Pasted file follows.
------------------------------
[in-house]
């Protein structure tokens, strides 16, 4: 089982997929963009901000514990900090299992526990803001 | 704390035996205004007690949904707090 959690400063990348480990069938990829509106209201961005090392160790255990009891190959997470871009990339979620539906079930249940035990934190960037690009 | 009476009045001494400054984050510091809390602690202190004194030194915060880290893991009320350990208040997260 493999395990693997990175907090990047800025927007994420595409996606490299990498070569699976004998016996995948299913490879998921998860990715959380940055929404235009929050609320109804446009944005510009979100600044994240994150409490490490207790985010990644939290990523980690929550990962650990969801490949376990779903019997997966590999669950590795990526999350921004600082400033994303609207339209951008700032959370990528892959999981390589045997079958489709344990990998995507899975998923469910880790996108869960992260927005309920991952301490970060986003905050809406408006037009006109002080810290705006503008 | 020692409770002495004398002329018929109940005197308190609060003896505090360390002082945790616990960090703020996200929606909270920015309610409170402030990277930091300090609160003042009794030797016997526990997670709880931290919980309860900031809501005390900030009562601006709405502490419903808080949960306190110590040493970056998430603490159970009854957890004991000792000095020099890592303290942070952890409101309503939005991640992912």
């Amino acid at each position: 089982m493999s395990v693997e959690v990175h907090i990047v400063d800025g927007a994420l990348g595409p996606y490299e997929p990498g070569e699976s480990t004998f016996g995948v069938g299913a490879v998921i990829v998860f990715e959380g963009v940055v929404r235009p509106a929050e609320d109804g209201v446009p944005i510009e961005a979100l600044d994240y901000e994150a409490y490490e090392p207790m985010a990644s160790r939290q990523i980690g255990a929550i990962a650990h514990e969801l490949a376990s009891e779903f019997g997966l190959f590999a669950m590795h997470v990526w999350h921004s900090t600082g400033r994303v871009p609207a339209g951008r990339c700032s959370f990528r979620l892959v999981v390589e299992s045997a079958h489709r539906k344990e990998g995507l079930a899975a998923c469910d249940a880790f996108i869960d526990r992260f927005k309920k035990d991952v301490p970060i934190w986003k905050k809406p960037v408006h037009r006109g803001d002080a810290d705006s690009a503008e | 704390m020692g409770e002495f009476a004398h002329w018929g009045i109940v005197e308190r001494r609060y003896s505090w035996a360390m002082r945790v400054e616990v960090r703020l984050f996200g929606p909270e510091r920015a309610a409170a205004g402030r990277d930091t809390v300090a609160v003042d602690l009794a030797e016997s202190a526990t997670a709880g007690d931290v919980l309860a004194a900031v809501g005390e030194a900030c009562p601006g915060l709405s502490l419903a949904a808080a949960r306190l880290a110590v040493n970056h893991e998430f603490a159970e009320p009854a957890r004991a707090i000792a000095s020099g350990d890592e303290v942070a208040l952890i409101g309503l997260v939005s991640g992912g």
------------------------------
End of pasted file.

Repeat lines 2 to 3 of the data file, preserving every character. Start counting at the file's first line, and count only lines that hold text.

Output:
């Protein structure tokens, strides 16, 4: 089982997929963009901000514990900090299992526990803001 | 704390035996205004007690949904707090 959690400063990348480990069938990829509106209201961005090392160790255990009891190959997470871009990339979620539906079930249940035990934190960037690009 | 009476009045001494400054984050510091809390602690202190004194030194915060880290893991009320350990208040997260 493999395990693997990175907090990047800025927007994420595409996606490299990498070569699976004998016996995948299913490879998921998860990715959380940055929404235009929050609320109804446009944005510009979100600044994240994150409490490490207790985010990644939290990523980690929550990962650990969801490949376990779903019997997966590999669950590795990526999350921004600082400033994303609207339209951008700032959370990528892959999981390589045997079958489709344990990998995507899975998923469910880790996108869960992260927005309920991952301490970060986003905050809406408006037009006109002080810290705006503008 | 020692409770002495004398002329018929109940005197308190609060003896505090360390002082945790616990960090703020996200929606909270920015309610409170402030990277930091300090609160003042009794030797016997526990997670709880931290919980309860900031809501005390900030009562601006709405502490419903808080949960306190110590040493970056998430603490159970009854957890004991000792000095020099890592303290942070952890409101309503939005991640992912």
């Amino acid at each position: 089982m493999s395990v693997e959690v990175h907090i990047v400063d800025g927007a994420l990348g595409p996606y490299e997929p990498g070569e699976s480990t004998f016996g995948v069938g299913a490879v998921i990829v998860f990715e959380g963009v940055v929404r235009p509106a929050e609320d109804g209201v446009p944005i510009e961005a979100l600044d994240y901000e994150a409490y490490e090392p207790m985010a990644s160790r939290q990523i980690g255990a929550i990962a650990h514990e969801l490949a376990s009891e779903f019997g997966l190959f590999a669950m590795h997470v990526w999350h921004s900090t600082g400033r994303v871009p609207a339209g951008r990339c700032s959370f990528r979620l892959v999981v390589e299992s045997a079958h489709r539906k344990e990998g995507l079930a899975a998923c469910d249940a880790f996108i869960d526990r992260f927005k309920k035990d991952v301490p970060i934190w986003k905050k809406p960037v408006h037009r006109g803001d002080a810290d705006s690009a503008e | 704390m020692g409770e002495f009476a004398h002329w018929g009045i109940v005197e308190r001494r609060y003896s505090w035996a360390m002082r945790v400054e616990v960090r703020l984050f996200g929606p909270e510091r920015a309610a409170a205004g402030r990277d930091t809390v300090a609160v003042d602690l009794a030797e016997s202190a526990t997670a709880g007690d931290v919980l309860a004194a900031v809501g005390e030194a900030c009562p601006g915060l709405s502490l419903a949904a808080a949960r306190l880290a110590v040493n970056h893991e998430f603490a159970e009320p009854a957890r004991a707090i000792a000095s020099g350990d890592e303290v942070a208040l952890i409101g309503l997260v939005s991640g992912g």